Training for clinical skills in the 20th and 21st centuries: two generations and two worlds apart Part Two*

Filip Šimunović, Vladimir J. Šimunović


Objective. Here, we compare clinical skills training in the20th and 21st centuries in two different countries, in order tounderline advancements and principal obstacles. Methods.The clinical training of medical students in the nineteensixtiesat the Sarajevo School of Medicine, Yugoslavia, andcontemporary training at one of Europe’s prestigious medicalschools at Heidelberg University, Germany were analyzedwith respect to the organization of training, teachingtools, methods, and staff. Several issues were defined as unimprovedover the course of time, and we suggest that theypresent the core of the current problem. Results. Considerableadvances have been made in teaching methodologies,tools and assessment of students. The major remaining obstaclesare the institutional value system, poor motivation ofteaching staff, curriculum structure, timing, and placementof training in the curriculum, as well as the patients’ attitudetowards participation in the training. Conclusions. In theprocess of bettering the existing training models we suggestacting along several lines. Increased institutional awarenessof obstacles, as well as willingness to develop the ways andmeans to increase the motivation of the faculty, is imperative.Furthermore, it is necessary to introduce changes in thestructure and timing of training and to complement it witha Catalogue, Practicum and Portfolio of Clinical Skills. Webelieve that recognizing the impediments and employing theproposed solutions could significantly improve the quality ofclinical skills training.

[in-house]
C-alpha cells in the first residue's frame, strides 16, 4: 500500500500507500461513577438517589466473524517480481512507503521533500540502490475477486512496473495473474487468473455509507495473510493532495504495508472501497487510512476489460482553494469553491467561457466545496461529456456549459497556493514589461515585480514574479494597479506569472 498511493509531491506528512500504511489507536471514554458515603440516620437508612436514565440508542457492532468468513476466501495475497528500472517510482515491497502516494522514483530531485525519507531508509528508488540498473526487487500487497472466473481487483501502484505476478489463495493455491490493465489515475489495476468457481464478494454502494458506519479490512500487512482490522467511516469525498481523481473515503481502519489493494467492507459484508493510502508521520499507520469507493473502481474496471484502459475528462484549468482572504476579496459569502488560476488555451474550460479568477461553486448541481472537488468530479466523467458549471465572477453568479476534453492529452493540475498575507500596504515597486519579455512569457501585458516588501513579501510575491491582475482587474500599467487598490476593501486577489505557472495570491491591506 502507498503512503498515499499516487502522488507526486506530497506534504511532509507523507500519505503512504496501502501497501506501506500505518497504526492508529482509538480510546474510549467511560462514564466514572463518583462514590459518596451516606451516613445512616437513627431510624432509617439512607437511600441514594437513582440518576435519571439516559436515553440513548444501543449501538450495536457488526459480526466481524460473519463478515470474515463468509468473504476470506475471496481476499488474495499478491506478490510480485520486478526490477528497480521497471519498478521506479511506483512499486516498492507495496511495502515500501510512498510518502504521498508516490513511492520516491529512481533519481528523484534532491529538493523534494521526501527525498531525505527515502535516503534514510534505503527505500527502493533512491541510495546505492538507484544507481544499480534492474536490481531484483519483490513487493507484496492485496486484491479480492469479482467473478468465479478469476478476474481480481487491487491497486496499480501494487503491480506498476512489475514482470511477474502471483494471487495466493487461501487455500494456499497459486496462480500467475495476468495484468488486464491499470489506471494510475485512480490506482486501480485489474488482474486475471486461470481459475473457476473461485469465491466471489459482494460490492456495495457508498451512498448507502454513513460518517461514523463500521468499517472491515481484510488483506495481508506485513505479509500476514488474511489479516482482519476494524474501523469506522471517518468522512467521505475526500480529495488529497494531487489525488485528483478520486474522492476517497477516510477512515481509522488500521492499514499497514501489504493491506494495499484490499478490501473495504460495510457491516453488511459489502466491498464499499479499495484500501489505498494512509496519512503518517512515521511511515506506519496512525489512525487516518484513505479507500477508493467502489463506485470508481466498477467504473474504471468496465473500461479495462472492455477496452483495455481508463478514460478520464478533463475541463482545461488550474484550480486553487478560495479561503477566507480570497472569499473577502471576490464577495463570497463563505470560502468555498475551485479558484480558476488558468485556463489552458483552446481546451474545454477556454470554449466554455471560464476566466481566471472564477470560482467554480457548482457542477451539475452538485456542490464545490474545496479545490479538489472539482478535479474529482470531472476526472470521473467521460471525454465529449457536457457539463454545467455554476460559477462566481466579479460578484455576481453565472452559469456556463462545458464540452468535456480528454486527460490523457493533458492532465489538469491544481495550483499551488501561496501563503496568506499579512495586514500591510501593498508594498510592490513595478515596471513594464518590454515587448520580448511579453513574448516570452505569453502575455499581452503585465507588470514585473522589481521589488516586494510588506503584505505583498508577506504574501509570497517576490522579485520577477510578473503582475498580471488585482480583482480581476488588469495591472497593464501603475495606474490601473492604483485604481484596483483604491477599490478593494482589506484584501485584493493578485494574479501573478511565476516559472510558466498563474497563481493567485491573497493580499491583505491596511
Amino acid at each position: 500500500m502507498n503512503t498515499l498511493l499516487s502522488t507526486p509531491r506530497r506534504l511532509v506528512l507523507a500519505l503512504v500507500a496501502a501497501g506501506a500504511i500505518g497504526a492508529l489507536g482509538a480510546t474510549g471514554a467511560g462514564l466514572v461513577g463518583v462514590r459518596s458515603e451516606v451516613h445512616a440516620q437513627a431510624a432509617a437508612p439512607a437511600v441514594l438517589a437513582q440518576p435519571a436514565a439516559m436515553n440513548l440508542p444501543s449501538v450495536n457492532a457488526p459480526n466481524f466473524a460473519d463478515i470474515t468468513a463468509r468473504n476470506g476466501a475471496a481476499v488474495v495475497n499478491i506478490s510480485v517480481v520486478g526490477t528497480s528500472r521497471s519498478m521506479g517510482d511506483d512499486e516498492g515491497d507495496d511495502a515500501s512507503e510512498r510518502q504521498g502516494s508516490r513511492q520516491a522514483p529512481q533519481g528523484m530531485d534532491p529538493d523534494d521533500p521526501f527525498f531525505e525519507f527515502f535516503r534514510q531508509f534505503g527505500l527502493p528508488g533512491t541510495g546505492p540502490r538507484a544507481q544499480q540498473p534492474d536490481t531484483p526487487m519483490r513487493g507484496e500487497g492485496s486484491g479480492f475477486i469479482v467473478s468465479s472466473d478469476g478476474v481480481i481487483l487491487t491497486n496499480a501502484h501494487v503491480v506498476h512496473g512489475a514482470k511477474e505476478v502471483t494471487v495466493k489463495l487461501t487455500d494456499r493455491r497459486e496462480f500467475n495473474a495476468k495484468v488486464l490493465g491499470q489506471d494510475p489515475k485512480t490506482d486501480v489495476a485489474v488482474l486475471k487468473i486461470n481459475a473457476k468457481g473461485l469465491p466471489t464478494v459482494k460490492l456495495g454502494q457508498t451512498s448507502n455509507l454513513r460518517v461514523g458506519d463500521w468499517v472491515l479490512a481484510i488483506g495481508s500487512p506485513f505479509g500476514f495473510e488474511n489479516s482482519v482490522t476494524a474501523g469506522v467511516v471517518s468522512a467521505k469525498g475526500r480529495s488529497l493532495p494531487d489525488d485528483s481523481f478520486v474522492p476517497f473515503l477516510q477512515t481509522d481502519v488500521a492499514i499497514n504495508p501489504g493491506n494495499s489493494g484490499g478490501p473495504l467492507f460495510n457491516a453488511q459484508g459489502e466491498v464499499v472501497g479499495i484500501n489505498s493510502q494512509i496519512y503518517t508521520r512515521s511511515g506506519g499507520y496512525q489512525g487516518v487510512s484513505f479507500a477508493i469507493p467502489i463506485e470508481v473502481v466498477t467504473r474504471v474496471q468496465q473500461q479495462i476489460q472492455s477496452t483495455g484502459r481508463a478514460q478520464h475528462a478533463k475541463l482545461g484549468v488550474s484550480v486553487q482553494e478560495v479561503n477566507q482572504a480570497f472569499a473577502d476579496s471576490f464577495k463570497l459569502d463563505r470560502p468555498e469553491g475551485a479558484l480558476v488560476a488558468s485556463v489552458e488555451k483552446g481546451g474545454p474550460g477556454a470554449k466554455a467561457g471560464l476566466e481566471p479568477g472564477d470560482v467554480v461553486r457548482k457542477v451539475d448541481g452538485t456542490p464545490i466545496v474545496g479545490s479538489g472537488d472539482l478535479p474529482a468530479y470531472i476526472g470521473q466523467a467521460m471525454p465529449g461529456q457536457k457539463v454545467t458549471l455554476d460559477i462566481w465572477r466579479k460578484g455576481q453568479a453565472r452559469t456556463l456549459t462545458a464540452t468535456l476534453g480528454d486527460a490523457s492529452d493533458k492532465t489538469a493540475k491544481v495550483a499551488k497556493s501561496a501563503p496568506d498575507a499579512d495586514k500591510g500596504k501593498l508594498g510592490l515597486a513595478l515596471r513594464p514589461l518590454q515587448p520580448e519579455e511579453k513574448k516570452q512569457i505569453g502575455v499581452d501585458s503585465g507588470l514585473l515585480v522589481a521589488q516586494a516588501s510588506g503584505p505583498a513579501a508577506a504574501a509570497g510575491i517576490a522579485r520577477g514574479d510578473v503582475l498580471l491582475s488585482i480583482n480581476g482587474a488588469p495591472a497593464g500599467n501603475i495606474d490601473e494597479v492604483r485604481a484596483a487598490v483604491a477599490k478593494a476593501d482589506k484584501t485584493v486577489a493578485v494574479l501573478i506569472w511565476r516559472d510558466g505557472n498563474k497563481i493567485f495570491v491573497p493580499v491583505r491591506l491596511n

Clinical skills, Medical education, Curriculum reform, Catalogue, Portfolio

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